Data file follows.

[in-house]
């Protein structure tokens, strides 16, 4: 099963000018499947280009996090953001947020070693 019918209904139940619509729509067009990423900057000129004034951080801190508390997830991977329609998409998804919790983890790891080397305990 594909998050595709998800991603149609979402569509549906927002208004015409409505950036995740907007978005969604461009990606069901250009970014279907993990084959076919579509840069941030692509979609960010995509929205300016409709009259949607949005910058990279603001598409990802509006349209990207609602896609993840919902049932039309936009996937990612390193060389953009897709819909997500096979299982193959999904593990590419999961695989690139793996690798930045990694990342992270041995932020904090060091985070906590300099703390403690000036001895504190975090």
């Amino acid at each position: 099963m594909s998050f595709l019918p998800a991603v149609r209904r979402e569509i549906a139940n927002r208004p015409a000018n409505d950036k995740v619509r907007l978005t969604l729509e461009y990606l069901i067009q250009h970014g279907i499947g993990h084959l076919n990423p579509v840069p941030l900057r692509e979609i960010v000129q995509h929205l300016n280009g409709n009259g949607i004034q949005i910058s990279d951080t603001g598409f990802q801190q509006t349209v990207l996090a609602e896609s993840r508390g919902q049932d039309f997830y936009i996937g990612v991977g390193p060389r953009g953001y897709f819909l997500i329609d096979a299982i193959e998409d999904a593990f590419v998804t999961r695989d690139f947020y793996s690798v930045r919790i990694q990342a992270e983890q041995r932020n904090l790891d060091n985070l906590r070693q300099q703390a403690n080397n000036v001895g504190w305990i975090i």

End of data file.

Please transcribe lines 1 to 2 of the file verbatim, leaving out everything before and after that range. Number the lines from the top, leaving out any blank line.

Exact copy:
[in-house]
């Protein structure tokens, strides 16, 4: 099963000018499947280009996090953001947020070693 019918209904139940619509729509067009990423900057000129004034951080801190508390997830991977329609998409998804919790983890790891080397305990 594909998050595709998800991603149609979402569509549906927002208004015409409505950036995740907007978005969604461009990606069901250009970014279907993990084959076919579509840069941030692509979609960010995509929205300016409709009259949607949005910058990279603001598409990802509006349209990207609602896609993840919902049932039309936009996937990612390193060389953009897709819909997500096979299982193959999904593990590419999961695989690139793996690798930045990694990342992270041995932020904090060091985070906590300099703390403690000036001895504190975090």